The Right Brew by KC Kendricks

THE RIGHT BREW

Book IX in the Men of Marionville collection
Contemporary gay romance
An All Romance eBooks Best Seller!

* * *
Hollis Milnor didn’t think twice about moving to Marionville. His ailing cousin needed his help running his nightclub, Frolic, and Hollis needed to put some space between himself and an ex-boyfriend determined to make his life miserable. Management skills he has. Experience running a nightclub, not so much, but he’s a quick learner. 

Caleb Brewer is a steady, hard-working man establishing a microbrewery. He’s got a great product and demand for it is growing. When a new manager takes over the hottest nightclub in Marionville, Caleb is determined to maintain his prior arrangements.

What starts out as business quickly heats up the summer nights. Hollis hesitates, reluctant to step over the legal line. Caleb isn’t just a vendor. He works part-time at the nightclub. Becoming involved puts them both in murky waters, waters that become crystal clear when the past catches up with Hollis and puts everyone he loves in danger.   


EXCERPT

I sat across from him and he handed me a cold brown bottle. I read the label aloud. “The Right Brew. Summer Brew.” I looked at him and grinned. “Now I get it. What else would you call it, Mr. Brewer?”

He laughed. “I know. It’s pathetic, isn’t it? Last name Brewer. Brewing beer and putting ‘brew’ on the labels. Really sad.”

I popped the lid and held the bottle out to him. He tapped his to mine and we lifted them to our lips in unison.

The fragrance hit my nose a split second before the clean, crisp liquid caressed my tongue. The sweet taste of wheat, yeast and honey, registered in my mind. I swallowed and waited for the lingering traces to change flavor. It was light and crisp with no bitterness and a neutral aftertaste.

“Good God, that’s smooth, Caleb. How much of this do you have?”

“Not nearly enough. This is the final recipe for this blend. It took me a year of playing with it to get it to this. I can only make batches of twenty-five hundred liters at a time.”

“You’re not about to get rich anytime soon.”

“Profit margin would be better if I had product on tap somewhere. Bottles cost a bit.”

I didn’t like where this conversation might be headed. “So that’s another reason you asked me out to dinner last night? To soften me up to the idea of having it on draft here?”

He jerked. His reaction was too quick, too unschooled, to be anything except genuine.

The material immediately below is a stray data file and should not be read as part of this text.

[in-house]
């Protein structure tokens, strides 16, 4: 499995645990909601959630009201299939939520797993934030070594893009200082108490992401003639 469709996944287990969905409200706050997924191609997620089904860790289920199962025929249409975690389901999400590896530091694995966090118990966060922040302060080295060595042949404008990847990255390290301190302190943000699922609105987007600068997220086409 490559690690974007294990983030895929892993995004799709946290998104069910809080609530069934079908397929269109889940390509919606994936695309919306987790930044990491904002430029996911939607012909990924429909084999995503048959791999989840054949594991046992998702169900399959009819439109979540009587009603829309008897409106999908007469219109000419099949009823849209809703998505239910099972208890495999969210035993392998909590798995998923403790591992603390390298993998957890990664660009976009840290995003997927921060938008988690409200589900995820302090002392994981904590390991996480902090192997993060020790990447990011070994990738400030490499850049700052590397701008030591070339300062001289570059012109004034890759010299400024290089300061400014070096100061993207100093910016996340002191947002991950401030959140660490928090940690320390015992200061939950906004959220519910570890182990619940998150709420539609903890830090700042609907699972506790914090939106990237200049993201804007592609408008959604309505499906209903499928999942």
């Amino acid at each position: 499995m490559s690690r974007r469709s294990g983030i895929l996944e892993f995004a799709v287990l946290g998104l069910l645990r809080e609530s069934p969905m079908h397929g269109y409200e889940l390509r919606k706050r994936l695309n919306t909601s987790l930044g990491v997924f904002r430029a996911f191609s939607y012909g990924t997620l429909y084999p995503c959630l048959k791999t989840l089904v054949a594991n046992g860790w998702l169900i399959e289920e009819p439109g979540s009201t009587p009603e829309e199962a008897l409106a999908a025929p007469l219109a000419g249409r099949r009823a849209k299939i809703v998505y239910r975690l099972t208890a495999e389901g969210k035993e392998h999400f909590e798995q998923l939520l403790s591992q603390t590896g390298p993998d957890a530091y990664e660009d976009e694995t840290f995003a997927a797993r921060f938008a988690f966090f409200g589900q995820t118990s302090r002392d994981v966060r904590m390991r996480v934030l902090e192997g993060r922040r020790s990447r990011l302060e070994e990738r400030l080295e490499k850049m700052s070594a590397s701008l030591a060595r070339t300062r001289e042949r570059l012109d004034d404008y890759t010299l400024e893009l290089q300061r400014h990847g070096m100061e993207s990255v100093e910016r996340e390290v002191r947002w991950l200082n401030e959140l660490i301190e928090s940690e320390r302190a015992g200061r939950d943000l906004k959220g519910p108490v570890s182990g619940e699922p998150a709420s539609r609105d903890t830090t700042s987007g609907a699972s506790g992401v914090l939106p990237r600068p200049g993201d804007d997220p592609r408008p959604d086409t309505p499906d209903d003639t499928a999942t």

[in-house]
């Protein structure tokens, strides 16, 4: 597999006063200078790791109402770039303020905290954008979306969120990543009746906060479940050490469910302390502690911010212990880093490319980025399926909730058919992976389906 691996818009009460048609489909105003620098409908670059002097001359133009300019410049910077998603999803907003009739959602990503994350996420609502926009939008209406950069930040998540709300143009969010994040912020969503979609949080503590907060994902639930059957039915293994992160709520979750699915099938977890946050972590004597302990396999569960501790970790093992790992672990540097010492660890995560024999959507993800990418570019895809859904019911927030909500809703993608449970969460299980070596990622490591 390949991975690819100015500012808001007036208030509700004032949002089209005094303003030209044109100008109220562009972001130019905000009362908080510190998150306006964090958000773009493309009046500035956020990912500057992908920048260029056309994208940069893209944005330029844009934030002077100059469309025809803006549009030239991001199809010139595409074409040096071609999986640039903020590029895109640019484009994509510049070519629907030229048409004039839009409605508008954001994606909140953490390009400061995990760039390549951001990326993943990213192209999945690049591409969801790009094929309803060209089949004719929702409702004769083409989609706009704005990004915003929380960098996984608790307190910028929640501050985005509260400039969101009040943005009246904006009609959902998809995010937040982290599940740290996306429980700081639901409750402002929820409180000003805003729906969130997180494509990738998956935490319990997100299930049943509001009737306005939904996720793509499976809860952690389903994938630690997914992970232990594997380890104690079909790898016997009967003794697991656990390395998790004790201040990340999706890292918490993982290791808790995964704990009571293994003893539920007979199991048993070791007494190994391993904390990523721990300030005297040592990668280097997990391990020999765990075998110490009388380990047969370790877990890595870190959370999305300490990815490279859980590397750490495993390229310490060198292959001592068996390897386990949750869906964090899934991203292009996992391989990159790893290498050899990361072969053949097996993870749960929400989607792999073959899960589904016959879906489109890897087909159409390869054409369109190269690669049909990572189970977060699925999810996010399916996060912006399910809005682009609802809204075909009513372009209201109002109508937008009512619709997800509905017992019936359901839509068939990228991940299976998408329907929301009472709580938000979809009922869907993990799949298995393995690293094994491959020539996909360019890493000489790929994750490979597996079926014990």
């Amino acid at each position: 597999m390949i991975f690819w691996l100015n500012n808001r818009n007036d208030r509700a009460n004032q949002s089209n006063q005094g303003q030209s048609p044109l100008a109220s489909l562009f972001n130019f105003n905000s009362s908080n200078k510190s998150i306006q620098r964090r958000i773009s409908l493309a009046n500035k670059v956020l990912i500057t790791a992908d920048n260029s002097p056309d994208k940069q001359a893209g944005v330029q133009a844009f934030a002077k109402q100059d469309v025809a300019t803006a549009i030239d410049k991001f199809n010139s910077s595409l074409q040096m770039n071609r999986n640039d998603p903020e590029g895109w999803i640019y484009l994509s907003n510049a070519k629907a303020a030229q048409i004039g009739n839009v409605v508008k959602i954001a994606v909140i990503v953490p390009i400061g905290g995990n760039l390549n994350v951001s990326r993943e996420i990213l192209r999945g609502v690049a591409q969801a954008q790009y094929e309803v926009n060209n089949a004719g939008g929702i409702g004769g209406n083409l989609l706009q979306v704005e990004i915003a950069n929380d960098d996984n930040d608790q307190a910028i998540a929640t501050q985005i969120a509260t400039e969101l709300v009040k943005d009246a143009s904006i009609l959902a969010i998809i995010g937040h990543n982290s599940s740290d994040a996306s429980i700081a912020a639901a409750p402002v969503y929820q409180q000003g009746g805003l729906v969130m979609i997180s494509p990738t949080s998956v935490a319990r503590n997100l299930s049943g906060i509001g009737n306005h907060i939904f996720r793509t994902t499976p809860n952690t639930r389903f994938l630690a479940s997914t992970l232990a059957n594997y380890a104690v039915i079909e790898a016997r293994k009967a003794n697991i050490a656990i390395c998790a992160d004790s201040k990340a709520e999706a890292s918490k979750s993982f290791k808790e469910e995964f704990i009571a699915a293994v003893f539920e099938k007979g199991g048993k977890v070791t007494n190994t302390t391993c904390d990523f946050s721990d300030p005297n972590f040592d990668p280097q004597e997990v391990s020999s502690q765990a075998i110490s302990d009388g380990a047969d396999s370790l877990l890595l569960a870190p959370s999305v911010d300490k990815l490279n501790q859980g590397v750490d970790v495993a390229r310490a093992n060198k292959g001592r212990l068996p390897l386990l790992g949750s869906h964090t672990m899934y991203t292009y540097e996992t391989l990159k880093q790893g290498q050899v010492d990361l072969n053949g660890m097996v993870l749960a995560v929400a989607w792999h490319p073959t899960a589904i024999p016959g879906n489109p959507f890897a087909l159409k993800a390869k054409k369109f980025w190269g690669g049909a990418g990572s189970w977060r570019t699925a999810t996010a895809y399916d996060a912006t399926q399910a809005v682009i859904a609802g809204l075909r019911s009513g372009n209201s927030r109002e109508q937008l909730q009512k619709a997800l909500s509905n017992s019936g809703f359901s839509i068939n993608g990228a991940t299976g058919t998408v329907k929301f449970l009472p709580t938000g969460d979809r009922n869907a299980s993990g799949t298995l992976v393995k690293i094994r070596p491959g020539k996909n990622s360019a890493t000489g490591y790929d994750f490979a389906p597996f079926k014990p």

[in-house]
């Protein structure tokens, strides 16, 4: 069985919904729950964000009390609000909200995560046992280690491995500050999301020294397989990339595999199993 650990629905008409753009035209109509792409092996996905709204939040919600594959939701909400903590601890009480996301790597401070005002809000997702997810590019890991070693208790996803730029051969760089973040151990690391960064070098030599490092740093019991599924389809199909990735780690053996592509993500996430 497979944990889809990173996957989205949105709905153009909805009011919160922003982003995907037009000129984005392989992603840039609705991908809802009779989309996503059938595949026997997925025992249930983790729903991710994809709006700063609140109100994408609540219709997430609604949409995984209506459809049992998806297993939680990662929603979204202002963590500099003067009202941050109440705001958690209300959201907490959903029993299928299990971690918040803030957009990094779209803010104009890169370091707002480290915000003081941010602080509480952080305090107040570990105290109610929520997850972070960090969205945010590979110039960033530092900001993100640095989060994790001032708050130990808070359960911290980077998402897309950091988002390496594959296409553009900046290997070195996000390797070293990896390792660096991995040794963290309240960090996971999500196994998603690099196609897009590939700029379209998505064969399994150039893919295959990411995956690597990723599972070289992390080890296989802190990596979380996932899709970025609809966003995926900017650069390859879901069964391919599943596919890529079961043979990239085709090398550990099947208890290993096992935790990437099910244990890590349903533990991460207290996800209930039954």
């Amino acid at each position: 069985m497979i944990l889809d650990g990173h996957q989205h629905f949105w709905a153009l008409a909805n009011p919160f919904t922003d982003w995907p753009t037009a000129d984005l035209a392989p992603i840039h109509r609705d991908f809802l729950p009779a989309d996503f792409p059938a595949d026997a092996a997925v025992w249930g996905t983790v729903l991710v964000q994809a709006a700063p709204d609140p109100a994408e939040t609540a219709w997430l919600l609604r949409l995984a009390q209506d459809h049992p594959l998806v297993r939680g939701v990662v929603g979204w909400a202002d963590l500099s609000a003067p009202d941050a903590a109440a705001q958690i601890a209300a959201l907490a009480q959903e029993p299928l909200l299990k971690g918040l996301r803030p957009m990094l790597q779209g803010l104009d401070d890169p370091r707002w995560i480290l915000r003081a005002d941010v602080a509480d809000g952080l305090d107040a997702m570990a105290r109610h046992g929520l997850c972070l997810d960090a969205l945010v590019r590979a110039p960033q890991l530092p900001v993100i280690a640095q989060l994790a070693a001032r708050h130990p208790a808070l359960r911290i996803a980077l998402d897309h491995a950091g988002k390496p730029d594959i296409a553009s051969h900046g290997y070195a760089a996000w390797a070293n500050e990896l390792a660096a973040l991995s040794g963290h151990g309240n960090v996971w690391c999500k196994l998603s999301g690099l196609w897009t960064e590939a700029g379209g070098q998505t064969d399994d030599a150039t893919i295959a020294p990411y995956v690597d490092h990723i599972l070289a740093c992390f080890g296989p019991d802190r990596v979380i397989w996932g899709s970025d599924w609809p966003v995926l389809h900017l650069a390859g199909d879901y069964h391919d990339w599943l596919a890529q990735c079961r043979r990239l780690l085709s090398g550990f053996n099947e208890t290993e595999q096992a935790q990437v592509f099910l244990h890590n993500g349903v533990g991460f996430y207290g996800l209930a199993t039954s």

“No, Hollis. That is not why I wanted to take you to dinner. And it’s not why I asked you to come out here away from the noise and confusion inside to have a drink with me.”

I took a deep breath and stared at my feet. “I keep inserting my foot in my mouth when I talk to you. I’m not sure why I can’t stop doing it.”

“Yeah, it’s a mystery, for sure.”

I looked up at him and saw a guarded amusement in his eyes. He wanted to laugh at me but didn’t want to offend me. I saluted him with my bottle and took another drink. He stood and turned to sit beside me, shoulder-to-shoulder.

He leaned on me, and then straightened. “Although, now that you mention it, what do you think about putting a quarter keg in upstairs for a test run?”

“I’ll have to check to make sure we don’t have anything in the agreements with other distributors that would prevent it. I think you’re right that this is a brew that would appeal to the Tea Room crowd rather than the power drinkers downstairs.”

He bumped against me again. “I, um, had to rearrange some plans to accommodate a change in Dylan Donoghy’s schedule. He’s coming in this evening for his private tasting. Bear’s going to reserve the back booth. Can you join us?”

I was mildly surprised Donoghy was coming in on a Saturday night. I was given to understand he and his posse were regulars at the Sunday afternoon card club.

“I’d love to. I’ve not yet been formally introduced to him.”

“Okay. He’s going to be in about eight-thirty. You have plans for dinner?”

I leaned into him. “No, but I don’t want to leave the premises two nights in a row. Plus, this is my first Saturday night and all that.”

“I sorta figured. I, um, hoped we could grab a bite upstairs later.”

I thought about that for a moment. It always came back to the fact I had a job to do. Would it cause dissention among the staff if I seemed overly friendly with him?

Or were the rules different here? I was a gay man managing a nightclub with a predominantly gay clientele and staff. Would anyone really find it inexcusable­ if I made a friend? And what if that friendship deepened? It was possible that instead of being annoyed with the boss, they’d be amused. I was willing to take a small risk and grab a sandwich with one of their own.

“Okay. I’d like that. Text me around seven o’clock and I’ll come upstairs and meet you.”

He downed a swallow of beer. “You just surprised me. I thought I’d have to talk you into it.” He smiled at me. “Even though you did already point out to me you’ve got to eat.”

I wished I looked the part of a sexy stud when I smiled, but I was just an average guy. I bumped against his shoulder. “I’ll even buy today. I have an allowance for food and drink.”

“Aye. Right. As if James would utter a peep if you went over that.”

“He wouldn’t, so I plan to behave.”

Caleb slipped his arm around my shoulders and pulled me to him. “I think that’s a piss-poor plan.”

My lips parted in surprise a split second before his mouth touched mine. I closed my eyes.

THE RIGHT BREW
Book IX in the Men of Marionville collection
Contemporary gay romance
An All Romance eBooks Best Seller!

 Available at All Romance eBooks
  
Available at iTunes/Apple

Available at Amazon

KC Kendricks
www.kckendricks.com



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